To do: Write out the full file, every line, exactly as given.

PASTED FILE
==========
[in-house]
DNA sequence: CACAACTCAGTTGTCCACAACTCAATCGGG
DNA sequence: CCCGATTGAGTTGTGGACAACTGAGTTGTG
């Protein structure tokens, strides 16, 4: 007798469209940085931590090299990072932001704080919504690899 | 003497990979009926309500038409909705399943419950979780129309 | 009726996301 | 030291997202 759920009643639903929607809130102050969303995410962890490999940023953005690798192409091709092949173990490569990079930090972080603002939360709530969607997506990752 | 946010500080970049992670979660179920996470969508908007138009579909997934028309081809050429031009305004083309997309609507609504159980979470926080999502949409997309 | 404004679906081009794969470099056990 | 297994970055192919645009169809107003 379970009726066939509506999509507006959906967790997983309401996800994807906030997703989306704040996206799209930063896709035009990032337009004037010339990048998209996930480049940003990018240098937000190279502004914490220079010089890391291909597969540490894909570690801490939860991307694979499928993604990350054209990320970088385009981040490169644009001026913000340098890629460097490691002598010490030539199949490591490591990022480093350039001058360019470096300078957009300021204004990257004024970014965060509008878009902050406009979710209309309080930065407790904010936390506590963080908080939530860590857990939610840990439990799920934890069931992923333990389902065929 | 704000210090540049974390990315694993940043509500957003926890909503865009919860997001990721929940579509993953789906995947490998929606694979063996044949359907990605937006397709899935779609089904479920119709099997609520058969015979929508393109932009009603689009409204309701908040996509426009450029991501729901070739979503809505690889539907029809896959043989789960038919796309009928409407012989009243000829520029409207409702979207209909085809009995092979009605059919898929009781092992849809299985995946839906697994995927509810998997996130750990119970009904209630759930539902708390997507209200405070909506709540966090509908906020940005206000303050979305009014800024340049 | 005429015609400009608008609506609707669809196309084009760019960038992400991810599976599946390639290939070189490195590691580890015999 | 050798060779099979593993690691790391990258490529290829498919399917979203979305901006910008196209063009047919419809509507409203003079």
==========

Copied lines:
[in-house]
DNA sequence: CACAACTCAGTTGTCCACAACTCAATCGGG
DNA sequence: CCCGATTGAGTTGTGGACAACTGAGTTGTG
């Protein structure tokens, strides 16, 4: 007798469209940085931590090299990072932001704080919504690899 | 003497990979009926309500038409909705399943419950979780129309 | 009726996301 | 030291997202 759920009643639903929607809130102050969303995410962890490999940023953005690798192409091709092949173990490569990079930090972080603002939360709530969607997506990752 | 946010500080970049992670979660179920996470969508908007138009579909997934028309081809050429031009305004083309997309609507609504159980979470926080999502949409997309 | 404004679906081009794969470099056990 | 297994970055192919645009169809107003 379970009726066939509506999509507006959906967790997983309401996800994807906030997703989306704040996206799209930063896709035009990032337009004037010339990048998209996930480049940003990018240098937000190279502004914490220079010089890391291909597969540490894909570690801490939860991307694979499928993604990350054209990320970088385009981040490169644009001026913000340098890629460097490691002598010490030539199949490591490591990022480093350039001058360019470096300078957009300021204004990257004024970014965060509008878009902050406009979710209309309080930065407790904010936390506590963080908080939530860590857990939610840990439990799920934890069931992923333990389902065929 | 704000210090540049974390990315694993940043509500957003926890909503865009919860997001990721929940579509993953789906995947490998929606694979063996044949359907990605937006397709899935779609089904479920119709099997609520058969015979929508393109932009009603689009409204309701908040996509426009450029991501729901070739979503809505690889539907029809896959043989789960038919796309009928409407012989009243000829520029409207409702979207209909085809009995092979009605059919898929009781092992849809299985995946839906697994995927509810998997996130750990119970009904209630759930539902708390997507209200405070909506709540966090509908906020940005206000303050979305009014800024340049 | 005429015609400009608008609506609707669809196309084009760019960038992400991810599976599946390639290939070189490195590691580890015999 | 050798060779099979593993690691790391990258490529290829498919399917979203979305901006910008196209063009047919419809509507409203003079």